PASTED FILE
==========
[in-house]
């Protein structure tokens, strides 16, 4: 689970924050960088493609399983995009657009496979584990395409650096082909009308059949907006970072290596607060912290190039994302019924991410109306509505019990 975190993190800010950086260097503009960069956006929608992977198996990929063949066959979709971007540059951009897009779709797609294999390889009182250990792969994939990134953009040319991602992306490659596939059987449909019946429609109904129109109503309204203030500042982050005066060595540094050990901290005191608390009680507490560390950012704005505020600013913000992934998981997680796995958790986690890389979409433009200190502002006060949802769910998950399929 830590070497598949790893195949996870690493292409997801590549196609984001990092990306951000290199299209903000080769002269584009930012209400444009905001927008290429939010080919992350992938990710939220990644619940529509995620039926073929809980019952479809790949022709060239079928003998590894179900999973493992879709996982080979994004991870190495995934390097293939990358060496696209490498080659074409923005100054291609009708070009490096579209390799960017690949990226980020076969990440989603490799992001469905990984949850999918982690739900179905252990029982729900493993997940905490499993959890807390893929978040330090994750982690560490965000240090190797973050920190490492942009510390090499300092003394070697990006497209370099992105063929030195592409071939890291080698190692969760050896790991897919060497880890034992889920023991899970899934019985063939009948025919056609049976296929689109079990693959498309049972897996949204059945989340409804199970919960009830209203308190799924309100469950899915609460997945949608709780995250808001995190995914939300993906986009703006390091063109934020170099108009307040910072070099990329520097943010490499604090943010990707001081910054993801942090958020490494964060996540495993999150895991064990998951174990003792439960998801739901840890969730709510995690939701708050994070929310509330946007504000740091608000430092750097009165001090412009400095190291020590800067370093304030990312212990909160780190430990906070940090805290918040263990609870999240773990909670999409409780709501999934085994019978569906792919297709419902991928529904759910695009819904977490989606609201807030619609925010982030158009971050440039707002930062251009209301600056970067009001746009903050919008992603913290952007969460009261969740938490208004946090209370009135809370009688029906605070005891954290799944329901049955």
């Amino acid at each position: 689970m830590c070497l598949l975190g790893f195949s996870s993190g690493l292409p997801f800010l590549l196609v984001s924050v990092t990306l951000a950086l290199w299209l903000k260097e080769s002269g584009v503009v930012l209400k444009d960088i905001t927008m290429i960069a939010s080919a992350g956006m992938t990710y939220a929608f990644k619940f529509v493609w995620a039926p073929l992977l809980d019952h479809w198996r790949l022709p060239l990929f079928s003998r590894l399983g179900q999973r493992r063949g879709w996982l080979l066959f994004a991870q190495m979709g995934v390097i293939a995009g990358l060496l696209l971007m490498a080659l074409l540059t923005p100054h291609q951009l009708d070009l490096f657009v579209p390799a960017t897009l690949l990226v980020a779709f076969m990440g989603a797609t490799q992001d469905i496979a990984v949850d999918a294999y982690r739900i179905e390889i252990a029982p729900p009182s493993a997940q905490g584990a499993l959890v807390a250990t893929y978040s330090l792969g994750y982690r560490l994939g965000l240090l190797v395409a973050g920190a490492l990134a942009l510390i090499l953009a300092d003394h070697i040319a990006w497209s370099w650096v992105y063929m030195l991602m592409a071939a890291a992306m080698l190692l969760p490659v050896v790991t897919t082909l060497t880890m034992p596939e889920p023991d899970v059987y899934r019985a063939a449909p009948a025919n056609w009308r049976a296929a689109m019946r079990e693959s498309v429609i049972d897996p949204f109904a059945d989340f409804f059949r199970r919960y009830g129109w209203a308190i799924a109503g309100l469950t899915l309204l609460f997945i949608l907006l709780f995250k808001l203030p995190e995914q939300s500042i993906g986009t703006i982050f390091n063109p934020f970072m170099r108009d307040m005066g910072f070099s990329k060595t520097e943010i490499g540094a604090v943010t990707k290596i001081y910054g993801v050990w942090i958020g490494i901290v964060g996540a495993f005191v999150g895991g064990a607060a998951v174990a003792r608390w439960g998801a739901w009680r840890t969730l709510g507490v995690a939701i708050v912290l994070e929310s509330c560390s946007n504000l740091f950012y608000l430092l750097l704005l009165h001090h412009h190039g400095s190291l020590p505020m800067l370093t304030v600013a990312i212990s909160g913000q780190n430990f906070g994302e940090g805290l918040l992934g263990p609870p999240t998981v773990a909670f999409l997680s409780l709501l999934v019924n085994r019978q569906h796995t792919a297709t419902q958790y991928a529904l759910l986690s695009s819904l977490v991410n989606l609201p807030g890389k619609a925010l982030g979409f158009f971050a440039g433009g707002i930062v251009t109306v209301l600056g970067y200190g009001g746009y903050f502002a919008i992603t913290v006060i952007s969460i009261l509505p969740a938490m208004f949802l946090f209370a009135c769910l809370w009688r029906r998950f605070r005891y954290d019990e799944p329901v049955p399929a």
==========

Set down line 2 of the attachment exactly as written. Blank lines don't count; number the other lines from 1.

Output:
């Protein structure tokens, strides 16, 4: 689970924050960088493609399983995009657009496979584990395409650096082909009308059949907006970072290596607060912290190039994302019924991410109306509505019990 975190993190800010950086260097503009960069956006929608992977198996990929063949066959979709971007540059951009897009779709797609294999390889009182250990792969994939990134953009040319991602992306490659596939059987449909019946429609109904129109109503309204203030500042982050005066060595540094050990901290005191608390009680507490560390950012704005505020600013913000992934998981997680796995958790986690890389979409433009200190502002006060949802769910998950399929 830590070497598949790893195949996870690493292409997801590549196609984001990092990306951000290199299209903000080769002269584009930012209400444009905001927008290429939010080919992350992938990710939220990644619940529509995620039926073929809980019952479809790949022709060239079928003998590894179900999973493992879709996982080979994004991870190495995934390097293939990358060496696209490498080659074409923005100054291609009708070009490096579209390799960017690949990226980020076969990440989603490799992001469905990984949850999918982690739900179905252990029982729900493993997940905490499993959890807390893929978040330090994750982690560490965000240090190797973050920190490492942009510390090499300092003394070697990006497209370099992105063929030195592409071939890291080698190692969760050896790991897919060497880890034992889920023991899970899934019985063939009948025919056609049976296929689109079990693959498309049972897996949204059945989340409804199970919960009830209203308190799924309100469950899915609460997945949608709780995250808001995190995914939300993906986009703006390091063109934020170099108009307040910072070099990329520097943010490499604090943010990707001081910054993801942090958020490494964060996540495993999150895991064990998951174990003792439960998801739901840890969730709510995690939701708050994070929310509330946007504000740091608000430092750097009165001090412009400095190291020590800067370093304030990312212990909160780190430990906070940090805290918040263990609870999240773990909670999409409780709501999934085994019978569906792919297709419902991928529904759910695009819904977490989606609201807030619609925010982030158009971050440039707002930062251009209301600056970067009001746009903050919008992603913290952007969460009261969740938490208004946090209370009135809370009688029906605070005891954290799944329901049955």